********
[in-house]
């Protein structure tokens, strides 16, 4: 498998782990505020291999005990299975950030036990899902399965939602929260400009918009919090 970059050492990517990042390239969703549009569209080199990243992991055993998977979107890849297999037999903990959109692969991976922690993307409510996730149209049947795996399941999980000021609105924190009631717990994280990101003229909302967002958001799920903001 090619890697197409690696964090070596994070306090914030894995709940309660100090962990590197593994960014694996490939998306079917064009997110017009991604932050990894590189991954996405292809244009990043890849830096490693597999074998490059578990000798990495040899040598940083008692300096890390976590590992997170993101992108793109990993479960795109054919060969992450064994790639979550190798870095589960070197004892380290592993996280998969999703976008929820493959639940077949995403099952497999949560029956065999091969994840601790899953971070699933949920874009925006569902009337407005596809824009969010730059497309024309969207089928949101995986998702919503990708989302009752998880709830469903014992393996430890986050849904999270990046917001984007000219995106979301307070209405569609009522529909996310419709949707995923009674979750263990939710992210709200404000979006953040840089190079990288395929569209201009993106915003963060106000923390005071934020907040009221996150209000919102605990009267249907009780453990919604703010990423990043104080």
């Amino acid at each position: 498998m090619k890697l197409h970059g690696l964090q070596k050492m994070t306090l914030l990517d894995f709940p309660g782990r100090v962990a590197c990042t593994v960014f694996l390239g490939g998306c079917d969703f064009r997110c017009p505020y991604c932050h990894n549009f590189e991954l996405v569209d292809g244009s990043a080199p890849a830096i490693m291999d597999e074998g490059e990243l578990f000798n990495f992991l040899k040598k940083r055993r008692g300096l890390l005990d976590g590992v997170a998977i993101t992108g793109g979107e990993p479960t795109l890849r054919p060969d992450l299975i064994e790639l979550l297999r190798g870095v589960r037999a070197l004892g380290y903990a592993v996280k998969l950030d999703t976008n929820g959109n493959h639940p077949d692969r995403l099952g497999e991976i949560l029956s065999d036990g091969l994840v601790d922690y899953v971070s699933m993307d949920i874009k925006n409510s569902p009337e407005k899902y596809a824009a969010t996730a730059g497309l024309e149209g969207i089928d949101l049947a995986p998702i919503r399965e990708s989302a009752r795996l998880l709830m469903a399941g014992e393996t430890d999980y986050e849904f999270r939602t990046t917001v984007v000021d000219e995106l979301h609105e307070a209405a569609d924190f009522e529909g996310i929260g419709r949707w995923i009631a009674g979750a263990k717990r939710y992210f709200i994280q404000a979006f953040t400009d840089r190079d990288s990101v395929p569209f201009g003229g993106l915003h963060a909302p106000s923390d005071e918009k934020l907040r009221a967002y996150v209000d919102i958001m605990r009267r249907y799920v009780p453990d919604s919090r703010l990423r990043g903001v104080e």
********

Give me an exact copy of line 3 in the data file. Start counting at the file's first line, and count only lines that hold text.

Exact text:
């Amino acid at each position: 498998m090619k890697l197409h970059g690696l964090q070596k050492m994070t306090l914030l990517d894995f709940p309660g782990r100090v962990a590197c990042t593994v960014f694996l390239g490939g998306c079917d969703f064009r997110c017009p505020y991604c932050h990894n549009f590189e991954l996405v569209d292809g244009s990043a080199p890849a830096i490693m291999d597999e074998g490059e990243l578990f000798n990495f992991l040899k040598k940083r055993r008692g300096l890390l005990d976590g590992v997170a998977i993101t992108g793109g979107e990993p479960t795109l890849r054919p060969d992450l299975i064994e790639l979550l297999r190798g870095v589960r037999a070197l004892g380290y903990a592993v996280k998969l950030d999703t976008n929820g959109n493959h639940p077949d692969r995403l099952g497999e991976i949560l029956s065999d036990g091969l994840v601790d922690y899953v971070s699933m993307d949920i874009k925006n409510s569902p009337e407005k899902y596809a824009a969010t996730a730059g497309l024309e149209g969207i089928d949101l049947a995986p998702i919503r399965e990708s989302a009752r795996l998880l709830m469903a399941g014992e393996t430890d999980y986050e849904f999270r939602t990046t917001v984007v000021d000219e995106l979301h609105e307070a209405a569609d924190f009522e529909g996310i929260g419709r949707w995923i009631a009674g979750a263990k717990r939710y992210f709200i994280q404000a979006f953040t400009d840089r190079d990288s990101v395929p569209f201009g003229g993106l915003h963060a909302p106000s923390d005071e918009k934020l907040r009221a967002y996150v209000d919102i958001m605990r009267r249907y799920v009780p453990d919604s919090r703010l990423r990043g903001v104080e």